Saint John mayor eyes property tax cut

Saint John city managers say they are working on a "status quo" budget for 2014, but Mayor Mel Norton and some councillors are pushing for a property tax cut.

City staff say avoiding property tax increase will be a challenge

Saint John city managers say they are working on a "status quo" budget for 2014, but Mayor Mel Norton and some councillors are pushing for a property tax cut.

Norton says he wants council to "look at a sustainable decrease in the property tax rate."

A tax cut would send a positive signal to developers and the business community that City Hall is betting on a new era of growth, he suggested during Monday night's council meeting.

Coun. Donna Reardon agrees. "I'd like to see a one cent reduction in the tax rate," she said.

The city's current tax rate is $1.785 per $100 of assessed value — the highest in the province.

The mayor said roads, a new water system and recreation spending also remain priorities for him.

But finance commissioner Greg Yeomans warned council that most of a status quo 2014 budget is already committed to issues, such as salaries, pension costs, and building leases.

"You don't have $150 million to do with as you please," he said, noting the provincial government is also cutting unconditional grants to municipalities so the city will be losing money on the revenue side, but how much is not yet known.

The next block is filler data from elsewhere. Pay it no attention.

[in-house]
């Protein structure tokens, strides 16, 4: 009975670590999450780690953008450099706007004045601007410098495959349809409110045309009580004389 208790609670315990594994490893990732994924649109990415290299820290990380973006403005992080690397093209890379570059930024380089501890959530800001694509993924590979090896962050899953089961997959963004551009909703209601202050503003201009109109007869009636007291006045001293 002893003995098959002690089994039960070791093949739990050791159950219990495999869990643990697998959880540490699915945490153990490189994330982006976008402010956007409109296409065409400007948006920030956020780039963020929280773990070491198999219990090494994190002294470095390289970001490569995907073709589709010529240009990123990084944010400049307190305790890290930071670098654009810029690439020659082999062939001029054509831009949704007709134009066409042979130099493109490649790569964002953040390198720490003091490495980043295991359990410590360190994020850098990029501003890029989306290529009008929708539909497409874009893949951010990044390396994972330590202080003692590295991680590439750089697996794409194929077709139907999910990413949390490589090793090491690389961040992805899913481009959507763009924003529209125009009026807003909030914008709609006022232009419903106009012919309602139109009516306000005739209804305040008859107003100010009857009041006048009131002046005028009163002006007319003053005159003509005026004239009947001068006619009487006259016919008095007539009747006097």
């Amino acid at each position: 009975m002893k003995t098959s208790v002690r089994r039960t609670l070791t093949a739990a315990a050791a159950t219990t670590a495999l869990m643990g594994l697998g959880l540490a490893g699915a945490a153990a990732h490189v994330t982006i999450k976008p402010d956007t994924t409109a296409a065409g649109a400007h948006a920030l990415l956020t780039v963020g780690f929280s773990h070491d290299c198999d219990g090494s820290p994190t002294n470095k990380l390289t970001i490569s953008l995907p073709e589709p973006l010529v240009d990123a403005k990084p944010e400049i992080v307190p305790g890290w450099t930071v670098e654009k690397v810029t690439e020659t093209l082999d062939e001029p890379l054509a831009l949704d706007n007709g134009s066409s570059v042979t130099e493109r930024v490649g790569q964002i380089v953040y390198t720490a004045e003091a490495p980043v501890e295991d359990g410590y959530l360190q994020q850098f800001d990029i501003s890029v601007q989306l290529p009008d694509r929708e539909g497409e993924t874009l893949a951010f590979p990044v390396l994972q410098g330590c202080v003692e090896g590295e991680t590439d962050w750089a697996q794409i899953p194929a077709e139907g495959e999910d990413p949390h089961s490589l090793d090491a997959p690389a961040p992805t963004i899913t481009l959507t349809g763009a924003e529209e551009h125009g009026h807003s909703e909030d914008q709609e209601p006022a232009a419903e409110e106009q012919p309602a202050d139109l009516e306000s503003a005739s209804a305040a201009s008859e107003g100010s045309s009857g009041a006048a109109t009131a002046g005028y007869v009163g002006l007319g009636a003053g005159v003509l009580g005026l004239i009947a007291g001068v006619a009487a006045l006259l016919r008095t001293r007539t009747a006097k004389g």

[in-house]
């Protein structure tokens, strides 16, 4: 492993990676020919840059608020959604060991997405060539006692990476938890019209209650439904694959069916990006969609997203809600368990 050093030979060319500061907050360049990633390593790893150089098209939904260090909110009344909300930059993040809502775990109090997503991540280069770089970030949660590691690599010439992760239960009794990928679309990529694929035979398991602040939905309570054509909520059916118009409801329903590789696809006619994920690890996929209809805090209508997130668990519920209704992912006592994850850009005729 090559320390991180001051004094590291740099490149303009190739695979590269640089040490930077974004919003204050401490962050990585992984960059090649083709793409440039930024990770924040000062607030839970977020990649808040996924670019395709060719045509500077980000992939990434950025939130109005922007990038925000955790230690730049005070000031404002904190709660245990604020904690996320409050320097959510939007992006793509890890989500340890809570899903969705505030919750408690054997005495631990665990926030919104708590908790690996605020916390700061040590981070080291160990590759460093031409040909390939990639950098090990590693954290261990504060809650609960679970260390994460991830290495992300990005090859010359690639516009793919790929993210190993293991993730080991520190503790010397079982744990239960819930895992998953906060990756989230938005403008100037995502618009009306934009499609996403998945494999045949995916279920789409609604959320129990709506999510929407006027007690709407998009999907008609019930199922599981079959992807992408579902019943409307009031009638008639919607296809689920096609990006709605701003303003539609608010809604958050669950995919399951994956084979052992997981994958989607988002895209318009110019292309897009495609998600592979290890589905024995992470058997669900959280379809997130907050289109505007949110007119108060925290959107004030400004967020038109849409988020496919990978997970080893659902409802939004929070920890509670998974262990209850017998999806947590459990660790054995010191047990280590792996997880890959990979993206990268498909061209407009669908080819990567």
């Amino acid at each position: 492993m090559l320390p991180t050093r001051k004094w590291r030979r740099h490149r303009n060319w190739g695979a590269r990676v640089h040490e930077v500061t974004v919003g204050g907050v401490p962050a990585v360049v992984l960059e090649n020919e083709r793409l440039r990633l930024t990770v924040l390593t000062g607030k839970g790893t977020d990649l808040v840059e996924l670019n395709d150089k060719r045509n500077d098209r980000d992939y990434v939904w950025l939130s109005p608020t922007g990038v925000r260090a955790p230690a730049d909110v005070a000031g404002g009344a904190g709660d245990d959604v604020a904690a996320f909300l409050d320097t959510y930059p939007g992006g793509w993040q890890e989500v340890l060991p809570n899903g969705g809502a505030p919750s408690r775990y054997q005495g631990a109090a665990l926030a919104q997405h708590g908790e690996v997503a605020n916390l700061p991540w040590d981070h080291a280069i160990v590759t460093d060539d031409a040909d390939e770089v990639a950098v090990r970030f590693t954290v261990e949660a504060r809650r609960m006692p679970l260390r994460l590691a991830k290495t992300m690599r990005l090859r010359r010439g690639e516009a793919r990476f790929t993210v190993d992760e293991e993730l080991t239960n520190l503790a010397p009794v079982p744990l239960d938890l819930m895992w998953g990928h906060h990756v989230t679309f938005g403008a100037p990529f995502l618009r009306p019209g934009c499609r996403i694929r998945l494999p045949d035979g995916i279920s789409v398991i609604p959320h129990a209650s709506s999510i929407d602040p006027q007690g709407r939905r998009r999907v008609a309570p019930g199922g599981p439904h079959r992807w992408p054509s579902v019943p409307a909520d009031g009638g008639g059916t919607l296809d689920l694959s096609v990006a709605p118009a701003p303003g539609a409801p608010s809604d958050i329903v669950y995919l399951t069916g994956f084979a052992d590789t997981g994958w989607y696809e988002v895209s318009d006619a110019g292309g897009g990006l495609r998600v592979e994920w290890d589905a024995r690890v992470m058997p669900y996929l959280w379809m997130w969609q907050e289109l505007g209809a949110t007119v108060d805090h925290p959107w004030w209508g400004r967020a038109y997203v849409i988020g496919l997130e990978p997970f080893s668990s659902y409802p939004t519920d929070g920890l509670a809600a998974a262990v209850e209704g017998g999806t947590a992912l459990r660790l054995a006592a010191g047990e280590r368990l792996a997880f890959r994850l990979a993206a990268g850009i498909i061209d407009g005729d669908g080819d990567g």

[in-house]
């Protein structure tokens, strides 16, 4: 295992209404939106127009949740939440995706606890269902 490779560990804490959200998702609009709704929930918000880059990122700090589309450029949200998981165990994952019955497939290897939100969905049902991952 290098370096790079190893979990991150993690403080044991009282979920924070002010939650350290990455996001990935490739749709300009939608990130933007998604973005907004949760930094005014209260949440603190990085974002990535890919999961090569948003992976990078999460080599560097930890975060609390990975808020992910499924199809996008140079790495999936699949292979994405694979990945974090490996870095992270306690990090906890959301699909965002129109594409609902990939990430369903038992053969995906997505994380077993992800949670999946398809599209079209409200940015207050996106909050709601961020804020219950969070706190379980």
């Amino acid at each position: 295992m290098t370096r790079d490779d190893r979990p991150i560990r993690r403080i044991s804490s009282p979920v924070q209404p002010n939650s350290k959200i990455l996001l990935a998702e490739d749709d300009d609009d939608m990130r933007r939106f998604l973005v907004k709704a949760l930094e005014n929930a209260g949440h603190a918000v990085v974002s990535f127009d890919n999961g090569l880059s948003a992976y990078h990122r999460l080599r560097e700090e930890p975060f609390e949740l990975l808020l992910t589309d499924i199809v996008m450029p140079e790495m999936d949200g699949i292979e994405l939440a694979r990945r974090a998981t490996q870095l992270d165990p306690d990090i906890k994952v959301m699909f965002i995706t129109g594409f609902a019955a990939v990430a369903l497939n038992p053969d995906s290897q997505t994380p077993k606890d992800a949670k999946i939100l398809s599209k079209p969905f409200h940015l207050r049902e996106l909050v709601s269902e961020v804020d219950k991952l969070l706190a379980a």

The city's 2013 unconditional grant was $18.5 million. A one per cent cut would represent a loss of $185,800, while a six per cent cut would mean $1.15 million less, council was told.

"There's not a lot of room for significant growth or much growth at all in your expenditures beyond the programs you are already committed to," said Yeomans.

New labour contracts will also be required for police, firefighters, inside and outside workers, he said.

Coun. Susan Fullerton wants city staff to submit suggestions on ways to save money — "everything that the staff think could be cut and nobody would notice or care."

Coun. Gerry Lowe also suggested putting together a list of the land the city owns and consider selling some parcels.

Comments

To encourage thoughtful and respectful conversations, first and last names will appear with each submission to CBC/Radio-Canada's online communities (except in children and youth-oriented communities). Pseudonyms will no longer be permitted.

By submitting a comment, you accept that CBC has the right to reproduce and publish that comment in whole or in part, in any manner CBC chooses. Please note that CBC does not endorse the opinions expressed in comments. Comments on this story are moderated according to our Submission Guidelines. Comments are welcome while open. We reserve the right to close comments at any time.